This past summer, amid quarantine shutdowns and a faltering job market, I joined hundreds of thousands of Californians in supplementing my income with app-based driving. Specifically, I signed up to be a delivery driver for DoorDash, an opportunity I was eager to take advantage of both for its flexibility and apparently undemanding work. I could earn money on my own schedule from the comfort of my own car, complete with my own playlists and podcasts. Best of all, it allowed me to make money without exposing myself to COVID-19 — pickups were quick and unfailingly masked, and most drop-offs were entirely contactless.
My excitement, however, quickly faded when I realized I was making far below minimum wage, often waiting up to an hour for a new order to come in, all while still paying for my own gas and vehicle insurance. If I experienced car trouble, a delay at a restaurant, a confusing dropoff or a dishonest customer submitting claims that I did not, in fact, hand-deliver them boba to their third floor office, I was subject to the whim of a faceless algorithm that treated me not as an employee or client, but simply a cog in the ever-growing machinery of app-based labor.
This all came to a head when I received an email from DoorDash asking for my support in the passing of Proposition 22, a California ballot measure that they claimed “is good for customers, good for restaurants, and good for Dashers” and would “protect the ability of app-based drivers to choose independent work.” As soon as I did some digging into the actual text of the bill, I first became skeptical, and then furious.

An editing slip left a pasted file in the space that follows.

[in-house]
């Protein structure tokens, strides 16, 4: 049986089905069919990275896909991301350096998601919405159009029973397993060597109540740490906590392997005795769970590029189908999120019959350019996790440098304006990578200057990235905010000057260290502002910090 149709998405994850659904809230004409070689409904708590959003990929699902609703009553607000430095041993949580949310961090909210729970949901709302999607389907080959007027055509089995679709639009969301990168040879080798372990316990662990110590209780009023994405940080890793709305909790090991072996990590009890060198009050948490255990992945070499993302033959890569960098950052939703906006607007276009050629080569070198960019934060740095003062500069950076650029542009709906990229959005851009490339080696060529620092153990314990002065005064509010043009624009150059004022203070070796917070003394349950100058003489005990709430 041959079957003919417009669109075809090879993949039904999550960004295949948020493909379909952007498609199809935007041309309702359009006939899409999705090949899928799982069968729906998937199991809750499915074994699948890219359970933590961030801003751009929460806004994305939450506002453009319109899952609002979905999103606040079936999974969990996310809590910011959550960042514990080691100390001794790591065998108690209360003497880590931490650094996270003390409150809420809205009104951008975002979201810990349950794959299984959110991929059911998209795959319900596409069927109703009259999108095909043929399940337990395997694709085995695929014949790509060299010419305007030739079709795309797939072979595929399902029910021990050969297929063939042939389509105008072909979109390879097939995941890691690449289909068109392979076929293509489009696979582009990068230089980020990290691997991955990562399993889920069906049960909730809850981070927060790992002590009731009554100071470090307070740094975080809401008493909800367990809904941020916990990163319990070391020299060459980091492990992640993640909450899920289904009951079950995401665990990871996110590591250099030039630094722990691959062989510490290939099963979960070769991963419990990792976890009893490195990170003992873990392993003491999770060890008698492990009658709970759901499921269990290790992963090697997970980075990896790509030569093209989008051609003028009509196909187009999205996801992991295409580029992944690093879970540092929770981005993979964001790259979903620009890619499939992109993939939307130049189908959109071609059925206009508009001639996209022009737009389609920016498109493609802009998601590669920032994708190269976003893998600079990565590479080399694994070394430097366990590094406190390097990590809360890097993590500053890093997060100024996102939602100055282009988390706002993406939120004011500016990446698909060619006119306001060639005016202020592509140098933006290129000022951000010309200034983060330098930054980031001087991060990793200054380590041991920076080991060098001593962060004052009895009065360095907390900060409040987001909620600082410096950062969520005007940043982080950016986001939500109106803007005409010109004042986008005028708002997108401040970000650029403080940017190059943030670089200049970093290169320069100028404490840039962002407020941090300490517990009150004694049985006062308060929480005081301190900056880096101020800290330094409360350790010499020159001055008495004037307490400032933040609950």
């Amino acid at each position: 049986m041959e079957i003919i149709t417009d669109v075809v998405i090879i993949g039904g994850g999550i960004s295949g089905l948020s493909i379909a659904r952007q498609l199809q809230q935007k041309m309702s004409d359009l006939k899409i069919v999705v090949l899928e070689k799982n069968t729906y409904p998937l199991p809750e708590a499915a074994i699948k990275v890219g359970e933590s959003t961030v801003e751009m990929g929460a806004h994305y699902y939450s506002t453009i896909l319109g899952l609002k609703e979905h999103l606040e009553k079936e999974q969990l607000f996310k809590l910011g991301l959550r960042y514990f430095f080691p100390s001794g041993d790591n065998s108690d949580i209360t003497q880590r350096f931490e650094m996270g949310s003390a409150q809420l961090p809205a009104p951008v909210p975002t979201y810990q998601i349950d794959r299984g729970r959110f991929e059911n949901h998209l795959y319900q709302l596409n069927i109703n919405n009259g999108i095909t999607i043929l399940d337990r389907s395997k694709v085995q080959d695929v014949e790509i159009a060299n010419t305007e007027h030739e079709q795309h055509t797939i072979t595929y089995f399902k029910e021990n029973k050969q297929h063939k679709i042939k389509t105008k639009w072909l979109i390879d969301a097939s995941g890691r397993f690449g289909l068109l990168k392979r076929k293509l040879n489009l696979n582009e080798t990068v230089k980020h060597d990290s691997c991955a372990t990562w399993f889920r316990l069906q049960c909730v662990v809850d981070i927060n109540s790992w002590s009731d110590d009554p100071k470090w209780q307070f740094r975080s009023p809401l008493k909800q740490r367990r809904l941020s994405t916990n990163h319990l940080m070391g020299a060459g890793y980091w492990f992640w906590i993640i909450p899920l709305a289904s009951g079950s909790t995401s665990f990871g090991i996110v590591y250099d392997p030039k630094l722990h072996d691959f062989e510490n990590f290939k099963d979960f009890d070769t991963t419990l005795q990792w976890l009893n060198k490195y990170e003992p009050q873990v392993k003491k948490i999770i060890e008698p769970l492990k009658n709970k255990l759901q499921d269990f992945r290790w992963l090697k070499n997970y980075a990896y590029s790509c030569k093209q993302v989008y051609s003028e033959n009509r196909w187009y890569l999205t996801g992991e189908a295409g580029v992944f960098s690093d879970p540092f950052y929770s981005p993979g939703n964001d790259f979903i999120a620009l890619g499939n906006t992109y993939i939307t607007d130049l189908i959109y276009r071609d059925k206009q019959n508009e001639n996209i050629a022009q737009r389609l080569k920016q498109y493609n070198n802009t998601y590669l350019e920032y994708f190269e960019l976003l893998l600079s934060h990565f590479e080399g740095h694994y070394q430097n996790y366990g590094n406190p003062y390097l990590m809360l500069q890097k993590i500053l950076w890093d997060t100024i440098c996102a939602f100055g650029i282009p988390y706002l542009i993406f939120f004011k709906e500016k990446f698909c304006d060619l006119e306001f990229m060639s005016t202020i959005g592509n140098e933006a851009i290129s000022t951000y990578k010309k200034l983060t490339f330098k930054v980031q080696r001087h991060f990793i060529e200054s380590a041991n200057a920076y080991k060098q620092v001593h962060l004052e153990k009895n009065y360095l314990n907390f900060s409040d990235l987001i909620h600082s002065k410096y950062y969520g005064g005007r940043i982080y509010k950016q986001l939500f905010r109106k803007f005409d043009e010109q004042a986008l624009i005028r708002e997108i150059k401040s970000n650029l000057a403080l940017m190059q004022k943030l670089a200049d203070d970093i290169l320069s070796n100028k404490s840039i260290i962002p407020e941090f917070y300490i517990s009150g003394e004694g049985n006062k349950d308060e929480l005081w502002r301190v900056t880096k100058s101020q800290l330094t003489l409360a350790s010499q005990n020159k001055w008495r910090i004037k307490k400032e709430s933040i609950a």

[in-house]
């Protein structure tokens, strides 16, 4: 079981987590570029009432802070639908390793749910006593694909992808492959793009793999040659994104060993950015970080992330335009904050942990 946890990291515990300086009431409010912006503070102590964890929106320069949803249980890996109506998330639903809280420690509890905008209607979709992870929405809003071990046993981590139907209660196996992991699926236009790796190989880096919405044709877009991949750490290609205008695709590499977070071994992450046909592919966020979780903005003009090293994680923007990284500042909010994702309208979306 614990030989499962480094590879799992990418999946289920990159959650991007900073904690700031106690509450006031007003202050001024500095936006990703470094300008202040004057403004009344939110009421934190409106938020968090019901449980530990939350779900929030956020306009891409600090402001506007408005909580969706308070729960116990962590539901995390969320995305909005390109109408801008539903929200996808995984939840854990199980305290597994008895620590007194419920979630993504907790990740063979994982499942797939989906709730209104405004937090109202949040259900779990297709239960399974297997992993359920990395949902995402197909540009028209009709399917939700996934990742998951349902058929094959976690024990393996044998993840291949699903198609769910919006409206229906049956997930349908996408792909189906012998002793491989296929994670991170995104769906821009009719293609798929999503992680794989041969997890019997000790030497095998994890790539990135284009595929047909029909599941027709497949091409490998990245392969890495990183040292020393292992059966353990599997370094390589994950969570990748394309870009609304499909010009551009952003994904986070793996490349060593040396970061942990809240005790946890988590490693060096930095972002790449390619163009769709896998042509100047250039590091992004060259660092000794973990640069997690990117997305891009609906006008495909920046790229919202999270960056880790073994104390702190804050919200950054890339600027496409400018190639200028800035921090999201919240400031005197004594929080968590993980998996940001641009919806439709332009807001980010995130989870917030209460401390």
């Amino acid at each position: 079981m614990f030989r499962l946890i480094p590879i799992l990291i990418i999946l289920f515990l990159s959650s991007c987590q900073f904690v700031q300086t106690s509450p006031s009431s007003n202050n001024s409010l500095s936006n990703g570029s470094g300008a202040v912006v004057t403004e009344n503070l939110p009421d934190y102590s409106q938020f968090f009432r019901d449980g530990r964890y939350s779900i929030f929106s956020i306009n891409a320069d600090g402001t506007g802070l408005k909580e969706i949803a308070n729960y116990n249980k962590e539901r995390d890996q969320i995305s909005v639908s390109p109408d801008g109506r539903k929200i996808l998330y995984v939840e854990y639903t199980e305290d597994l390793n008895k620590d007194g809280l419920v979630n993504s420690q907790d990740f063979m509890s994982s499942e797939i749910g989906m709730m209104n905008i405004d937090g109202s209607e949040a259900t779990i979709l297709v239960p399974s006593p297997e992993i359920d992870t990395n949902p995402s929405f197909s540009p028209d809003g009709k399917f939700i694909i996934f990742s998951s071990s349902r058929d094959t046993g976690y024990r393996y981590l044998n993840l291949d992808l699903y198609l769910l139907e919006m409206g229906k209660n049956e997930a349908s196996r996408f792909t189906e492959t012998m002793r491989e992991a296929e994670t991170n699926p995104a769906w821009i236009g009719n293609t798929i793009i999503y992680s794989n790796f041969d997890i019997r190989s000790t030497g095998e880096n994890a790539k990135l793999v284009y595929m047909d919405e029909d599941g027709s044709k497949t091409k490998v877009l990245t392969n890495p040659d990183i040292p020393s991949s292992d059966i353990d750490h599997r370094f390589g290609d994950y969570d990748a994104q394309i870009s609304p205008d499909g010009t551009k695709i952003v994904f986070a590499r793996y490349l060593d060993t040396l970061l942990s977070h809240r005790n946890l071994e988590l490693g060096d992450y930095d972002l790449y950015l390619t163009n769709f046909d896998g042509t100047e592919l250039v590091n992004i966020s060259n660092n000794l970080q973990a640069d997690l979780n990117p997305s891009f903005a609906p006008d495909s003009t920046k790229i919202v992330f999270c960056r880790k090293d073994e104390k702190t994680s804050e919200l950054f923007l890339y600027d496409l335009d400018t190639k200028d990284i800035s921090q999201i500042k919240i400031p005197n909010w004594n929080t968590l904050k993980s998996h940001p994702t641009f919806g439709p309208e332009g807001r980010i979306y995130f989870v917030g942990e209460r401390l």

Prop 22 aims to “define app-based transportation (rideshare) and delivery drivers as independent contractors and adopt labor and wage policies specific to app-based drivers and companies.” While this may sound like a healthy compromise between progressive ideals, like a living wage and secure healthcare, and the budding online economy, it falls short of guaranteeing the benefits granted to “traditional” workers.
The partial benefits outlined in Prop 22 include “a net earnings floor based on 120% of the minimum wage applied to a driver’s engaged time and 30 cents, adjusted for inflation after 2021, per engaged mile” as well as partial healthcare subsidies and vehicle insurance if meeting certain minimums for “engaged time.”
Careful readers will note that the key phrase “engaged time” does not guarantee a minimum hourly wage, a basic right guaranteed to nearly every other worker in the state of California. A fast-food employee gets paid for every hour they work whether their establishment is busy or not. An office worker gets paid for every hour they work whether they’re filing paperwork or chatting by the water cooler. In the growing online economy, gig workers deserve the same compensation.